Now that you remind me of Bankim Chandra, another of his novels made it into a film - Durgesh Nandini.

As to Sharat Chandra's novels - a lot of them made it into Bollywood (I think Apne Paraye is one of his, too) but the most famous adaptations were the two that I have mentioned.

Guru Dutt's Sahib Bibi Aur Ghulam was also a famous Bengali novel by Bimal Mitra.

In all these Bengali authors, I have forgotten the most famous of them all - Rabindranath Tagore! Uphaar and Ghunghat are based on his stories. There must be more that I am missing.

Hmm… Sounds like I need to do another post about these!

bebe said...

The haunting Kabuliwallah starring Balraj Sahni was by Tagore; Geeta Bali contracted the fatal smallpox while filming Rano of Ek Chaddar Maili Si by Rajinder Singh Bedi- it was eventually made into a film in the 70s; Heer Ranjha was entirely in verse based upon the Waris Shah original poem- Kaifi Azmi did the writing;btw, you should read the book The Guide by Narayan, and see how the film "softened" the original story and characters to make them a bit more acceptable to mainstream audiences.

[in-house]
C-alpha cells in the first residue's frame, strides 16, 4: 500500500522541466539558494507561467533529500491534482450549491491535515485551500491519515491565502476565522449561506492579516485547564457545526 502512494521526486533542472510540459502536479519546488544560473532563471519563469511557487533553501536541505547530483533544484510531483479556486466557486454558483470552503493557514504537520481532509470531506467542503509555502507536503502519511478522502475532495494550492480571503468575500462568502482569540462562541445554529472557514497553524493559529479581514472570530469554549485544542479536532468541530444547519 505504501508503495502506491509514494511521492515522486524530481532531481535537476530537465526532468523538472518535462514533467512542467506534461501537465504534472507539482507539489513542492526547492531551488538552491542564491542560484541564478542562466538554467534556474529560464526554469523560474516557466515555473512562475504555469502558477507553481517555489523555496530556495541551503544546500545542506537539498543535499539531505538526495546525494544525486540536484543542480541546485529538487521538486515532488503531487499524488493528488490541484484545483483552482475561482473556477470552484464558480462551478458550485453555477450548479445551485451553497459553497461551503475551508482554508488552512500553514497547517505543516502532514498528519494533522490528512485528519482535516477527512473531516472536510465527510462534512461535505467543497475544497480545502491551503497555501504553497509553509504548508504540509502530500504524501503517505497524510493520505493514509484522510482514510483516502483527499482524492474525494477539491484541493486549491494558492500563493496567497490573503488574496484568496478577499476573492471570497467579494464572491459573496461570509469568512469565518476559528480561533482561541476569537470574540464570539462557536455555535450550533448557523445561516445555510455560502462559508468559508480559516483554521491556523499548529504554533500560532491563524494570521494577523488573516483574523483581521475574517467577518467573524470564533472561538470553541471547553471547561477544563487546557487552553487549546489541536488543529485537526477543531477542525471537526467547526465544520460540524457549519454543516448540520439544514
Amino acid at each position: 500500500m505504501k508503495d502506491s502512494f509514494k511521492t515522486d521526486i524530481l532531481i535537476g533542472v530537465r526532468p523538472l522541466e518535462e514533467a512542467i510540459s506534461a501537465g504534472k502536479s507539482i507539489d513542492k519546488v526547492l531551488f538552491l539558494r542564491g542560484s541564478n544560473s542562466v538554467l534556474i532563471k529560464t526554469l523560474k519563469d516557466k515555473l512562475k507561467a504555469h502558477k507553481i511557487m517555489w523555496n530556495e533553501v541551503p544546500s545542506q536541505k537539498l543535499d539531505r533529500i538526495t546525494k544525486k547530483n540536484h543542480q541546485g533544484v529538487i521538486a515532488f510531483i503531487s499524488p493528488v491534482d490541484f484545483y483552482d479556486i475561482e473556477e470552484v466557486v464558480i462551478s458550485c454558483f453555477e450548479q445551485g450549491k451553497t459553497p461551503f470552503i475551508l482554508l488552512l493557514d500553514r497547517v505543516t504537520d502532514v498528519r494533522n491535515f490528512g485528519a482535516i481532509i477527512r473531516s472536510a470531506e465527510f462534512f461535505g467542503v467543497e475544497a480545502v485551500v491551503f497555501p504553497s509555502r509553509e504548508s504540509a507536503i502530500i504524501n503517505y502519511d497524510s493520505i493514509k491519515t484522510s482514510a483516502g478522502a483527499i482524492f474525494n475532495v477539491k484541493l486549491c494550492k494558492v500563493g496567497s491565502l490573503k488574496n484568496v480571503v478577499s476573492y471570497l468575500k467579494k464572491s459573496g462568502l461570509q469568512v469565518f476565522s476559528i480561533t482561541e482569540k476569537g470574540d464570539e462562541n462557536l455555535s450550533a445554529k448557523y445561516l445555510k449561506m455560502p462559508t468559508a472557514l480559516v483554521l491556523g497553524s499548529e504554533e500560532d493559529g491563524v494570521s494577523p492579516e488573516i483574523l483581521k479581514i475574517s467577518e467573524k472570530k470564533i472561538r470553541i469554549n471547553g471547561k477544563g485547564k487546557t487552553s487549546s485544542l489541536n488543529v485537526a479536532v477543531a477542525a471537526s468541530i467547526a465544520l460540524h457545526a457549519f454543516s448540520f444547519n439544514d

bebe said...

Another one that comes to mind is K A Abbas, a profilic writer of novels, apart from his screenplays and productions, e.g. V Shantaram's Dr. Kotnis Ki Amar Kahani was based on a book by him called "And One Did Not Come Back!".

Bollyviewer said...

Welcome Bebe and thanks for all the info. Knew I was missing some more Tagore stories in Bollywood - thanks for reminding me of Kabuliwala. I havent seen the movie but the haunting Manna Dey song - Aye mere pyaar watan - is unforgettable and I love Balraj Sahni.

Ek Chadar Maili Si was attempted even before the Hema Malini version came out in the 86? Who was Geeta Bali's co-star and who starred in the 70s version?

Shouldnt have forgotten K. A. Abbas - he wrote innumerable screen plays and I believe he also made Saat Hindustani which launched Amitabh Bachchan's career.

I have read Guide the book and watched the movie. Thought they were both great. For a mainstream Hindi movie to have a heroine who leaves her husband to live with another man is bold enough that I dont hold *softening* of the novel's other aspects against it!

bebe said...

Yes, I do love the film (first seen as a teen) and found the theme bold: that is why I found the novel to be a surprise as I thought it went a few steps further. A film like that would end up being too "dark". R K Narayan is a great favourite of mine.

Do see Kabuliwallah- Balraj Sahni is great, the song Ae Mere Pyare Watan breaks your heart; it has the wonderful kids song, Kabuliwallah aaya.